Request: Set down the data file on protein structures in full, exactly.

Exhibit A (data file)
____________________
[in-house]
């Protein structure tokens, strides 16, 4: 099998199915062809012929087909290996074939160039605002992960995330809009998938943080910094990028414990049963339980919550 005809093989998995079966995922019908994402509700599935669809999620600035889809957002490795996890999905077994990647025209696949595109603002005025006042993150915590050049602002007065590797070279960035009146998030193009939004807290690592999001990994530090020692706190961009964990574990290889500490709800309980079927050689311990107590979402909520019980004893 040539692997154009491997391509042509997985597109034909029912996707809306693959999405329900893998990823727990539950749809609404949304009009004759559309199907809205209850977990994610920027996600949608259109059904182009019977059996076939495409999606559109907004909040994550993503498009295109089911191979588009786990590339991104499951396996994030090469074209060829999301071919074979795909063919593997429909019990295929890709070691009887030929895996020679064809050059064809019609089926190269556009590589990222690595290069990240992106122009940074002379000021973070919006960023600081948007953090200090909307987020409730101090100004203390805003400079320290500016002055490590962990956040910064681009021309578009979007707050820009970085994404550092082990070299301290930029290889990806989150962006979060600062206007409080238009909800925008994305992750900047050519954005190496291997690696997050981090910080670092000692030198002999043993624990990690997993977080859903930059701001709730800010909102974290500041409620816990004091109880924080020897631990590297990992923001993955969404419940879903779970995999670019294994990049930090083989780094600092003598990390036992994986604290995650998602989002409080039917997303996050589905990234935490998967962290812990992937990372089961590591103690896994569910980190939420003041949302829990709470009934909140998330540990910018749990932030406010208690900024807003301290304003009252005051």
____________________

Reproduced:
[in-house]
């Protein structure tokens, strides 16, 4: 099998199915062809012929087909290996074939160039605002992960995330809009998938943080910094990028414990049963339980919550 005809093989998995079966995922019908994402509700599935669809999620600035889809957002490795996890999905077994990647025209696949595109603002005025006042993150915590050049602002007065590797070279960035009146998030193009939004807290690592999001990994530090020692706190961009964990574990290889500490709800309980079927050689311990107590979402909520019980004893 040539692997154009491997391509042509997985597109034909029912996707809306693959999405329900893998990823727990539950749809609404949304009009004759559309199907809205209850977990994610920027996600949608259109059904182009019977059996076939495409999606559109907004909040994550993503498009295109089911191979588009786990590339991104499951396996994030090469074209060829999301071919074979795909063919593997429909019990295929890709070691009887030929895996020679064809050059064809019609089926190269556009590589990222690595290069990240992106122009940074002379000021973070919006960023600081948007953090200090909307987020409730101090100004203390805003400079320290500016002055490590962990956040910064681009021309578009979007707050820009970085994404550092082990070299301290930029290889990806989150962006979060600062206007409080238009909800925008994305992750900047050519954005190496291997690696997050981090910080670092000692030198002999043993624990990690997993977080859903930059701001709730800010909102974290500041409620816990004091109880924080020897631990590297990992923001993955969404419940879903779970995999670019294994990049930090083989780094600092003598990390036992994986604290995650998602989002409080039917997303996050589905990234935490998967962290812990992937990372089961590591103690896994569910980190939420003041949302829990709470009934909140998330540990910018749990932030406010208690900024807003301290304003009252005051």